Govt’s borrowing record tumbles



ISLAMABAD: The federal government borrowed an unprecedented Rs2.1 trillion in the last fiscal year that comes to about Rs5.7 billion per day on average. This is the highest-ever amount added into the debt pile of the country in a single year by any government.

The federation’s debt increased from Rs16.96 trillion to Rs19.1 trillion by the end of the 2015-16 fiscal year, the State Bank of Pakistan has reported.

There was a net addition of Rs2.1 trillion in the central government debt, showing a growth of 12.2%. The amount is exclusive of liabilities and debts obtained by public-sector enterprises on their books.

There is no precedent in Pakistan’s history of such massive borrowing, which comes despite the fact the finance ministry has tinkered with the definition of debt.

Through the Finance Act of 2016, the government brought sweeping changes in the Fiscal Responsibility and Debt Limitation (FRDL) Act of 2005. The government amended all sections of the law that could have captured the exact quantum of the public debt.

Since coming into power, the PML-N government has faced severe criticism for contracting expensive foreign debts and increasing the overall debt pile.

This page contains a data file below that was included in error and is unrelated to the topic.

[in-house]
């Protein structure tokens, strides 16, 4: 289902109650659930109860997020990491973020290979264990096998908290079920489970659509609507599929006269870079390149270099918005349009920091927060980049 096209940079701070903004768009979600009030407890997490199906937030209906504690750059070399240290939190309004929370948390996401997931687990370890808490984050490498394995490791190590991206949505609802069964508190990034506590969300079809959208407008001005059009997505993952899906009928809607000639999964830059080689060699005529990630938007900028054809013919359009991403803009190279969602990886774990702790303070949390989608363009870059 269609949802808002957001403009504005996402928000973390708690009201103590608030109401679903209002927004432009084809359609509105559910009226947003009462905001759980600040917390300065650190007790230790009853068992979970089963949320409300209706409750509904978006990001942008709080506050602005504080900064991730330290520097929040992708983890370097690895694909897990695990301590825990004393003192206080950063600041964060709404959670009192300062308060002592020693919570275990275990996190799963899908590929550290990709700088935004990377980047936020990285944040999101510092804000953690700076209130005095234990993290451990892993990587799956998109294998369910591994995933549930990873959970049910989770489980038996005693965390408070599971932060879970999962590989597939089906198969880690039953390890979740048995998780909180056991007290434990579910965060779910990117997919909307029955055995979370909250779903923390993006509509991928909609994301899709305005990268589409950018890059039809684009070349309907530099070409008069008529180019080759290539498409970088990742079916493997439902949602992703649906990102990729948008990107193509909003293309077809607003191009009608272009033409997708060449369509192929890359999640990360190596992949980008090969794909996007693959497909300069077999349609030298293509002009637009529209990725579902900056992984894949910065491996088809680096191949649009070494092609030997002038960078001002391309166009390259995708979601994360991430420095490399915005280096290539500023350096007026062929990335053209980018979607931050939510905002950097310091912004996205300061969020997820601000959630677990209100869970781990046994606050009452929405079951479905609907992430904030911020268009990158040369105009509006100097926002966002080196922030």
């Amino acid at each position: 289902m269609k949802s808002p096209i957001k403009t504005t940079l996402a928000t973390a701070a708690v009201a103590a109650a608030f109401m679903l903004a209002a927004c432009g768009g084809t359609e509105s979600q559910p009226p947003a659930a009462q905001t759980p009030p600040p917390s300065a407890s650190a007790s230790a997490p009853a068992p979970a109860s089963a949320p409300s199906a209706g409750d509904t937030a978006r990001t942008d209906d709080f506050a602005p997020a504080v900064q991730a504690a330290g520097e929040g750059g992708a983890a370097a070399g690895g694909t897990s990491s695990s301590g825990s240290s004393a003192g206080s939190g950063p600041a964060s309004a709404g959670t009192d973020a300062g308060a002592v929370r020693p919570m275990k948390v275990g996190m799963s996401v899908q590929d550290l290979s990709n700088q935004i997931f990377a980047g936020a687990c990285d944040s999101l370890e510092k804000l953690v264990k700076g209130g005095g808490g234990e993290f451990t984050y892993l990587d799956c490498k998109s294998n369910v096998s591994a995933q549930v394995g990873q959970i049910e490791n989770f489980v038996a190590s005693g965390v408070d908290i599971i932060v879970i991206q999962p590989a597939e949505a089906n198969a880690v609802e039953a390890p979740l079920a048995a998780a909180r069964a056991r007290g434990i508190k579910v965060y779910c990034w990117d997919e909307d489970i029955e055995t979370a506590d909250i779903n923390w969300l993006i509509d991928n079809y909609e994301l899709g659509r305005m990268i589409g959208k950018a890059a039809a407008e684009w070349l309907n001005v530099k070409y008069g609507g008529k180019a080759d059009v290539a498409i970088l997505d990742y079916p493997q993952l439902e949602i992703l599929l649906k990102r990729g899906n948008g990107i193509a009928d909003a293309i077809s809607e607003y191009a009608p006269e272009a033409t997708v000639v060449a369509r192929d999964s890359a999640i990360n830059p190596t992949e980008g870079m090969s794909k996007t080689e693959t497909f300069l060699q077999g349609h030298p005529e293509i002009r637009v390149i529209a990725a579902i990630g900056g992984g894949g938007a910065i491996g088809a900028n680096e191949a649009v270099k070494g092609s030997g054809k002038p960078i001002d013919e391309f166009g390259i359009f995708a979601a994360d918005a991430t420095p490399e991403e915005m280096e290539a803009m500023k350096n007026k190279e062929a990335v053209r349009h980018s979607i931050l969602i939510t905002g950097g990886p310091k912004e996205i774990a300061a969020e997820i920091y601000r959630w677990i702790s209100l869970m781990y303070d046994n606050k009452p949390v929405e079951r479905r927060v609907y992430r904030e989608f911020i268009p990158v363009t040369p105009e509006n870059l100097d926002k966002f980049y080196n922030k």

In the 2011-12 fiscal, the Pakistan Peoples Party government had added Rs2 trillion in the central government’s debt. For that year, the budget deficit – the gap between income and expenditure – was reported at 8.8% of Gross Domestic Product (GDP) that was cited as a reason for accumulating Rs2 trillion debts.


Meanwhile, the finance ministry claims to have brought the budget deficit down to 4.5% of GDP in the previous fiscal year – that comes to over Rs1.35 trillion.

There was also a mismatch between the amount used in budget financing and the actual increase in the federal government debt, partly because of over Rs200 billion that Pakistan borrowed from the IMF.

The IMF debt can only be used for balance of payments, but it is booked as the central government debt.

The government primarily borrows to meet the gap between its expenditures and revenues. The growing debt has also significantly increased the debt servicing cost – the single largest charge on the budget.

In the last fiscal year, there was a net addition of Rs642.4 billion in the external debt that had grown to Rs5.4 trillion by June 30. The external debt grew at a pace of 13.5%. The trend was contrary to fiscal year 2014-15 outcomes when the external debt actually contracted by Rs101.8 billion.

In the last fiscal year, the rupee also shed its value against the greenback, as the average rupee-dollar parity stood at Rs104.76 to a dollar. In terms of percentage, the value of rupee depreciated by 2.92% in last fiscal year against the US dollar.

However, the exact impact of rupee depreciation on increase in external debt cannot be worked out at this stage due to lack of information about the currency valuations of other major currencies that are part of the country’s debt basket.

The domestic debt grew at a pace of 11.8% to Rs13.62 trillion as of June this year – a net addition of Rs1.43 trillion. Within the domestic debt, the long-term debt grew to Rs8.6 trillion – an addition of Rs1.03 trillion.

The short-term domestic debt also increased to Rs5.1 trillion with an addition of Rs392.3 billion.

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